The Genealogy Department, at the granddaughter’s request, found the father’s birth certificate, his proof of stay, but also... Róża’s family in Israel. It turned out that Róża has a stepsister, Tzipora. Their father died when Tzipora was 14.
Looking for information is the first step in genealogists’ work. The next one, equally important, is passing the results to the interested parties: not only to the queriers, but also – or perhaps above all – to those who have been found.
How to let someone know that their husband, wife, father, grandfather had a different family before the war? It means that they carried a secret for their entire life, that they’d been hiding information crucial to their – and to other people’s identity? Or, simply: that their ancestors were Jewish?
How to tell someone that somebody who had been declared dead for many years, started a new family in Israel? That somewhere – maybe in Tel Aviv, maybe in the next town – they have a stepbrother or sister, or a direct sibling?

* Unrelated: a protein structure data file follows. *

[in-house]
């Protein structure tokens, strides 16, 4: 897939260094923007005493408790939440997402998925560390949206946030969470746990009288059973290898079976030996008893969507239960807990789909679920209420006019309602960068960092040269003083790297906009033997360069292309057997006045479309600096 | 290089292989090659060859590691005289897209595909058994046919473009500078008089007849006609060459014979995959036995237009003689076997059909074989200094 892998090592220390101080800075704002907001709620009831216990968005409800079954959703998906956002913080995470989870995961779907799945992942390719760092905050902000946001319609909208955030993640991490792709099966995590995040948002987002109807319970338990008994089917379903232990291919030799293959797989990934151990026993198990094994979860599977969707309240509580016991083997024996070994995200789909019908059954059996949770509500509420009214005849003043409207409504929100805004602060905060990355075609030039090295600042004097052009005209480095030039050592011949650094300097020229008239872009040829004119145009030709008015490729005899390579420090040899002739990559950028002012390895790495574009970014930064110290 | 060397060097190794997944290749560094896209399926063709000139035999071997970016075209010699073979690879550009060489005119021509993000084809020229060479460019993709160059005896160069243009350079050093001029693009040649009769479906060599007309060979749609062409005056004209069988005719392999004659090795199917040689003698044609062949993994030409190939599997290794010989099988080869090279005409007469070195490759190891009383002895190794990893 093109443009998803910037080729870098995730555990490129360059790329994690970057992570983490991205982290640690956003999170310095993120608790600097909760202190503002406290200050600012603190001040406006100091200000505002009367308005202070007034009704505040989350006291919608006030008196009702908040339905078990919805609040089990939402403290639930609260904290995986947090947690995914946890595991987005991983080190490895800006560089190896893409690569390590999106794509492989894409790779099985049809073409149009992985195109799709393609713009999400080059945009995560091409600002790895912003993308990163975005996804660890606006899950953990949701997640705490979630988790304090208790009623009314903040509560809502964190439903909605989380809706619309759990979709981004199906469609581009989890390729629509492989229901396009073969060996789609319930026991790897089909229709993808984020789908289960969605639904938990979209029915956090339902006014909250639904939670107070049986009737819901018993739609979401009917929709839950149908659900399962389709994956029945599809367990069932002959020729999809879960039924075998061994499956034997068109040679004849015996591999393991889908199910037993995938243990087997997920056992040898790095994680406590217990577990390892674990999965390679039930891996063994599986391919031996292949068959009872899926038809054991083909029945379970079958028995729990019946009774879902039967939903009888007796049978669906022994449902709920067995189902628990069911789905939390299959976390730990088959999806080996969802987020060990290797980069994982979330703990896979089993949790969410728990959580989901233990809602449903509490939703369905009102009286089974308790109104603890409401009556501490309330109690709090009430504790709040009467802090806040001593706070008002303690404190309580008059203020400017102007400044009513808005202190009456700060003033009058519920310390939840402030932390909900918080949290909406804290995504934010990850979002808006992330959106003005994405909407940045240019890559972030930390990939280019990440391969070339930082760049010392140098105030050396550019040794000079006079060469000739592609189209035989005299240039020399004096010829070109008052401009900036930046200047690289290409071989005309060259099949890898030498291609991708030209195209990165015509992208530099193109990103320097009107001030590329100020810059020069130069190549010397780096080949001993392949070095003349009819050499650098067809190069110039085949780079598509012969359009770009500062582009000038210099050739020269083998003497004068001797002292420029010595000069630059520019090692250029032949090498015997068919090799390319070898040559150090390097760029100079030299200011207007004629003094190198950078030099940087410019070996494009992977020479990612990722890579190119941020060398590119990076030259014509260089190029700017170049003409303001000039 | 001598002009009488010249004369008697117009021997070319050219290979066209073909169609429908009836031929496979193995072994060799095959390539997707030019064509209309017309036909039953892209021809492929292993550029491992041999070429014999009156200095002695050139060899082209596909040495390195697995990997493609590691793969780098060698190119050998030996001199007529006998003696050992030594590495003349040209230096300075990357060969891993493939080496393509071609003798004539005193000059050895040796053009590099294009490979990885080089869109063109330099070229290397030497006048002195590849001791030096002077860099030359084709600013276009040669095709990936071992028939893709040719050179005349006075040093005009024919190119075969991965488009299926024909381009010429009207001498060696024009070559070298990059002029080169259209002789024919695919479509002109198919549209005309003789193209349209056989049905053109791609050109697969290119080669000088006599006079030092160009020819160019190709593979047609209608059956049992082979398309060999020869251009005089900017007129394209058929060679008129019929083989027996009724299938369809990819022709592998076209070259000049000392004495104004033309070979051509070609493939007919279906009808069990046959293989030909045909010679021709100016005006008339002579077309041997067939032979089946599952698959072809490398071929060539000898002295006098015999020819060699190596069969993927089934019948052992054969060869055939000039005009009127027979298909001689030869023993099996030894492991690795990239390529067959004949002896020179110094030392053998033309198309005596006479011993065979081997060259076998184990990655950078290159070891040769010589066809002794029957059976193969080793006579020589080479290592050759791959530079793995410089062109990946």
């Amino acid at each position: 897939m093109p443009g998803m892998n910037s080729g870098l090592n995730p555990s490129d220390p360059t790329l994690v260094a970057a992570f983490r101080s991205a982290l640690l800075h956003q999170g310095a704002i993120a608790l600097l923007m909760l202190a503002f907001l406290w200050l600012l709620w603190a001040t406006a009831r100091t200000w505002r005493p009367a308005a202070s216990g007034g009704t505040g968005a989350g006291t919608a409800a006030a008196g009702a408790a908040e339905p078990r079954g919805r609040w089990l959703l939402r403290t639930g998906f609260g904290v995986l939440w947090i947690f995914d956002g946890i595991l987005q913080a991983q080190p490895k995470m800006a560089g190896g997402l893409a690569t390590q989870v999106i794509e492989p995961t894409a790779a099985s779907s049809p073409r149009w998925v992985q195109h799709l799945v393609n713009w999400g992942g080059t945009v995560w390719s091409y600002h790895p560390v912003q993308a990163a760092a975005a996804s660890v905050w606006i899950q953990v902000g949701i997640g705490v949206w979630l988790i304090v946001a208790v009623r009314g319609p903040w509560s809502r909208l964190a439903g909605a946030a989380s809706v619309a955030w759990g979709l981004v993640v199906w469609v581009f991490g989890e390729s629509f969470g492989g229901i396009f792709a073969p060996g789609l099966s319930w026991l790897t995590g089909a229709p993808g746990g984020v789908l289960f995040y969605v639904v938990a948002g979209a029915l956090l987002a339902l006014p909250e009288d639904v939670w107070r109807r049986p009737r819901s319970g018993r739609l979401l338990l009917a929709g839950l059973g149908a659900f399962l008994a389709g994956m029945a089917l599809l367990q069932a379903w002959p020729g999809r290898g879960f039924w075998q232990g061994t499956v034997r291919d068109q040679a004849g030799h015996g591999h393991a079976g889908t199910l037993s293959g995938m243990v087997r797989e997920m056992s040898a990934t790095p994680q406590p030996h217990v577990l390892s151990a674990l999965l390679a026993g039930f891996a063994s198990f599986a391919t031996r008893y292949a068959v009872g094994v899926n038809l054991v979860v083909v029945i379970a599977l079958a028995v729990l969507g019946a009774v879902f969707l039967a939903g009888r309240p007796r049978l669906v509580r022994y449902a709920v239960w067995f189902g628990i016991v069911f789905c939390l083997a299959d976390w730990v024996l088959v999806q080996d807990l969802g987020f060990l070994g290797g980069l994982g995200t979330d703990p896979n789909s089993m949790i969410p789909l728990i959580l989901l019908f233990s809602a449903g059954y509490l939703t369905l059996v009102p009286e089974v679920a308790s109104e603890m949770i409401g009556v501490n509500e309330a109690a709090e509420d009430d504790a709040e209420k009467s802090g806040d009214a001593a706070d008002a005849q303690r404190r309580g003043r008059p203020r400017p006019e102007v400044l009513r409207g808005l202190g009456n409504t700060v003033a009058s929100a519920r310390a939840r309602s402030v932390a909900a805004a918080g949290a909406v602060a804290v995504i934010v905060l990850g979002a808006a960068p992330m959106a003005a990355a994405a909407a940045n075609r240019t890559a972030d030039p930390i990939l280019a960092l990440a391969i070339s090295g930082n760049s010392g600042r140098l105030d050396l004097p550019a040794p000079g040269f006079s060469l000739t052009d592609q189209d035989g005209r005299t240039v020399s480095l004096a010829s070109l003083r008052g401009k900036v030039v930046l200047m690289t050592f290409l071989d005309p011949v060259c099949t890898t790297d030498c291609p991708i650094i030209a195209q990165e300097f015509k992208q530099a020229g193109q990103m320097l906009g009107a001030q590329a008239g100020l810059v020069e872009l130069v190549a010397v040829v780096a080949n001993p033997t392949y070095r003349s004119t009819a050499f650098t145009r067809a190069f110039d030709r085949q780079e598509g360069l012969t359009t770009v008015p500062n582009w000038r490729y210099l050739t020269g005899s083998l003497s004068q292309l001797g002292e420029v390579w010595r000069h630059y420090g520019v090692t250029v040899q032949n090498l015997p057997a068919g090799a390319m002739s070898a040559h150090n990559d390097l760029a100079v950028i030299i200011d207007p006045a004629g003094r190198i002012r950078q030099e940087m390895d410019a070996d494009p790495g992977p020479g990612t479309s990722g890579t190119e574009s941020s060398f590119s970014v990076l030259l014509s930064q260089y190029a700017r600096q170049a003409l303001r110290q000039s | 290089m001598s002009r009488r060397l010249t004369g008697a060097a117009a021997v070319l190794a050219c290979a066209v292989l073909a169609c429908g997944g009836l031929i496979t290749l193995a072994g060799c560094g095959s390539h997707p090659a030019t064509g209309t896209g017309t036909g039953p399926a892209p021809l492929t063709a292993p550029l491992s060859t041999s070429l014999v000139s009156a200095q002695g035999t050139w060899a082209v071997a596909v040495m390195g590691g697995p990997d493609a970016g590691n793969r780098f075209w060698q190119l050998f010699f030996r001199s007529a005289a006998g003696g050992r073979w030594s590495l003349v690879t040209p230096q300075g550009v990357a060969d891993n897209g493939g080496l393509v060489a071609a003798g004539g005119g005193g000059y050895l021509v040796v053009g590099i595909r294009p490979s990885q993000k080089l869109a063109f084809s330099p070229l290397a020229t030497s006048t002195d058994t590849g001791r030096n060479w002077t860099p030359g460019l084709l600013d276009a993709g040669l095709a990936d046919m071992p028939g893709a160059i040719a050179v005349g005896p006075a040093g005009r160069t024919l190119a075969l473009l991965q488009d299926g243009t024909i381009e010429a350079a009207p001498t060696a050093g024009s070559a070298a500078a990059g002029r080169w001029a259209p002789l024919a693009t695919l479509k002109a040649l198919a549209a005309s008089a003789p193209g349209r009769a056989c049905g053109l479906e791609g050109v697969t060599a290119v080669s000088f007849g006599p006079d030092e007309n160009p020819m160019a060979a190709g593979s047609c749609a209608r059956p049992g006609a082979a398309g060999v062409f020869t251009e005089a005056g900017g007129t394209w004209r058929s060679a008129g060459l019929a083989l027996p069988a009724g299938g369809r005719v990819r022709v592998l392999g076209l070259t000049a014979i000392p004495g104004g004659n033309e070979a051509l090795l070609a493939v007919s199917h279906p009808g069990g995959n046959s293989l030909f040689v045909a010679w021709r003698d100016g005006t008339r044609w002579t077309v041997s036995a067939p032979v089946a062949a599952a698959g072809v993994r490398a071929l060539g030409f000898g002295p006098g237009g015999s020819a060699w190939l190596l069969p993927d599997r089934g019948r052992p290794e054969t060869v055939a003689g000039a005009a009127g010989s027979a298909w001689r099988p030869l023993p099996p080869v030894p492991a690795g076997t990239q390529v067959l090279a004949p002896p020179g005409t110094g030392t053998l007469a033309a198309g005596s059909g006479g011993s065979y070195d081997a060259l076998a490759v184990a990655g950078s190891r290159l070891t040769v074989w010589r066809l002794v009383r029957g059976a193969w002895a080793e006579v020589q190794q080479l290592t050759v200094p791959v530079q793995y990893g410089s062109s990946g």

Often people react with denial, with trying to rescue a safe status quo: maybe it’s someone else with the same name? Maybe mum, grandma or grandpa have invented the story? Sometimes, a DNA test becomes an ultimate proof.
Such conversations aren’t easy. They require experience, sensibility. Proving that the discovered information is the truth is the most important issue. It restores certainty in a world whose foundations have been shaken.
Łucja and Róża
The Genealogy Department has found Łucja’s family in Tel Aviv. It turned out that she has a stepsister and a stepbrother, Tirza and Avraham. They didn’t know about her, even thought they were aware that their father survived the war thanks to a Polish family which was hiding him. A new situation was difficult to accept for them. They needed time. Eventually, Łucja went to Tel Aviv and met her family. She wrote in a letter to the Genealogy Department: „On 5 November 2017, I stood at his grave in Tel Aviv, and I placed a heart-shaped stone on it. My new sister Tirza and my new brother Avi stood next to me by my Dad’s grave”.